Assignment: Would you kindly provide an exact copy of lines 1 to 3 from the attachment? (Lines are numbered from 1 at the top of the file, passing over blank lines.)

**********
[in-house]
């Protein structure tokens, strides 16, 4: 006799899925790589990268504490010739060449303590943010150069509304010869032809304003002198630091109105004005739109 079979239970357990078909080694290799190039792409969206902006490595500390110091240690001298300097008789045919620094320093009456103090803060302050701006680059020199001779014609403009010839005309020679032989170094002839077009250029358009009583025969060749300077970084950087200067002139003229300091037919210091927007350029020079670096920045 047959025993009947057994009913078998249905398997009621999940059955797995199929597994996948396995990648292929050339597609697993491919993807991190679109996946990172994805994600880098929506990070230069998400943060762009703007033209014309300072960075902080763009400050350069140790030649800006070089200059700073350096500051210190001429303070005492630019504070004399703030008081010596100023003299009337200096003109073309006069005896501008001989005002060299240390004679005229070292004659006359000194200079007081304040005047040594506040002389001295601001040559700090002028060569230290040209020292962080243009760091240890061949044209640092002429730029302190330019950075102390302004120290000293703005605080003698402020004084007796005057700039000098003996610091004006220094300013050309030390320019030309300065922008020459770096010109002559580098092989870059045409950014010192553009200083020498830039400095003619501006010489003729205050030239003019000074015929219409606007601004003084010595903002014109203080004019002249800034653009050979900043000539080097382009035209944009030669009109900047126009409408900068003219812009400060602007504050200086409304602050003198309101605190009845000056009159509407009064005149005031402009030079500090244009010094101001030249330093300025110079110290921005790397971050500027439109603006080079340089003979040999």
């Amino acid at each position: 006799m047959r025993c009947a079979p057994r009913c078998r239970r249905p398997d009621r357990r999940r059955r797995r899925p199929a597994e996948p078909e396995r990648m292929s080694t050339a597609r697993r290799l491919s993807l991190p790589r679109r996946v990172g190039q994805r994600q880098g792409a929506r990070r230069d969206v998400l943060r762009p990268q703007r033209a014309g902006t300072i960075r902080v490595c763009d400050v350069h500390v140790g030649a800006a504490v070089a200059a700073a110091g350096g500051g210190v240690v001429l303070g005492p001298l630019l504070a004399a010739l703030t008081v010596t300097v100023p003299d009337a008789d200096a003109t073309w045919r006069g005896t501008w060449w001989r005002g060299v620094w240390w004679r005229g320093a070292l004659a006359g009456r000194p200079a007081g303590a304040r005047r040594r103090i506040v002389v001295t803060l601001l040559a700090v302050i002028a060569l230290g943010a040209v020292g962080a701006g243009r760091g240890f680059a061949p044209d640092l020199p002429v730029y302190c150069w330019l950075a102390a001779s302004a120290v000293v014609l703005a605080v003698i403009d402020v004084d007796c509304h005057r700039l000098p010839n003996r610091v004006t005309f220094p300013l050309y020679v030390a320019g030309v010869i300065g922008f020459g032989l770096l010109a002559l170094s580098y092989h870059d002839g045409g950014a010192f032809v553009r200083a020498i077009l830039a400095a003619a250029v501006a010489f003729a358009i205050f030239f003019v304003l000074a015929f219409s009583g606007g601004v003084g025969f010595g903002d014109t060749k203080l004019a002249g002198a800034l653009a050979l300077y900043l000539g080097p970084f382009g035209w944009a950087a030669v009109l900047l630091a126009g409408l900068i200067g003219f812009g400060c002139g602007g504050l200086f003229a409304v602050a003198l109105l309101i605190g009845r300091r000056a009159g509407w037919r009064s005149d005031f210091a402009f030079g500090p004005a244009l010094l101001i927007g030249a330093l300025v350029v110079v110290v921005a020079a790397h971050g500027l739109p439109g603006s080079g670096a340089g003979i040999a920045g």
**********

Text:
[in-house]
């Protein structure tokens, strides 16, 4: 006799899925790589990268504490010739060449303590943010150069509304010869032809304003002198630091109105004005739109 079979239970357990078909080694290799190039792409969206902006490595500390110091240690001298300097008789045919620094320093009456103090803060302050701006680059020199001779014609403009010839005309020679032989170094002839077009250029358009009583025969060749300077970084950087200067002139003229300091037919210091927007350029020079670096920045 047959025993009947057994009913078998249905398997009621999940059955797995199929597994996948396995990648292929050339597609697993491919993807991190679109996946990172994805994600880098929506990070230069998400943060762009703007033209014309300072960075902080763009400050350069140790030649800006070089200059700073350096500051210190001429303070005492630019504070004399703030008081010596100023003299009337200096003109073309006069005896501008001989005002060299240390004679005229070292004659006359000194200079007081304040005047040594506040002389001295601001040559700090002028060569230290040209020292962080243009760091240890061949044209640092002429730029302190330019950075102390302004120290000293703005605080003698402020004084007796005057700039000098003996610091004006220094300013050309030390320019030309300065922008020459770096010109002559580098092989870059045409950014010192553009200083020498830039400095003619501006010489003729205050030239003019000074015929219409606007601004003084010595903002014109203080004019002249800034653009050979900043000539080097382009035209944009030669009109900047126009409408900068003219812009400060602007504050200086409304602050003198309101605190009845000056009159509407009064005149005031402009030079500090244009010094101001030249330093300025110079110290921005790397971050500027439109603006080079340089003979040999």
């Amino acid at each position: 006799m047959r025993c009947a079979p057994r009913c078998r239970r249905p398997d009621r357990r999940r059955r797995r899925p199929a597994e996948p078909e396995r990648m292929s080694t050339a597609r697993r290799l491919s993807l991190p790589r679109r996946v990172g190039q994805r994600q880098g792409a929506r990070r230069d969206v998400l943060r762009p990268q703007r033209a014309g902006t300072i960075r902080v490595c763009d400050v350069h500390v140790g030649a800006a504490v070089a200059a700073a110091g350096g500051g210190v240690v001429l303070g005492p001298l630019l504070a004399a010739l703030t008081v010596t300097v100023p003299d009337a008789d200096a003109t073309w045919r006069g005896t501008w060449w001989r005002g060299v620094w240390w004679r005229g320093a070292l004659a006359g009456r000194p200079a007081g303590a304040r005047r040594r103090i506040v002389v001295t803060l601001l040559a700090v302050i002028a060569l230290g943010a040209v020292g962080a701006g243009r760091g240890f680059a061949p044209d640092l020199p002429v730029y302190c150069w330019l950075a102390a001779s302004a120290v000293v014609l703005a605080v003698i403009d402020v004084d007796c509304h005057r700039l000098p010839n003996r610091v004006t005309f220094p300013l050309y020679v030390a320019g030309v010869i300065g922008f020459g032989l770096l010109a002559l170094s580098y092989h870059d002839g045409g950014a010192f032809v553009r200083a020498i077009l830039a400095a003619a250029v501006a010489f003729a358009i205050f030239f003019v304003l000074a015929f219409s009583g606007g601004v003084g025969f010595g903002d014109t060749k203080l004019a002249g002198a800034l653009a050979l300077y900043l000539g080097p970084f382009g035209w944009a950087a030669v009109l900047l630091a126009g409408l900068i200067g003219f812009g400060c002139g602007g504050l200086f003229a409304v602050a003198l109105l309101i605190g009845r300091r000056a009159g509407w037919r009064s005149d005031f210091a402009f030079g500090p004005a244009l010094l101001i927007g030249a330093l300025v350029v110079v110290v921005a020079a790397h971050g500027l739109p439109g603006s080079g670096a340089g003979i040999a920045g």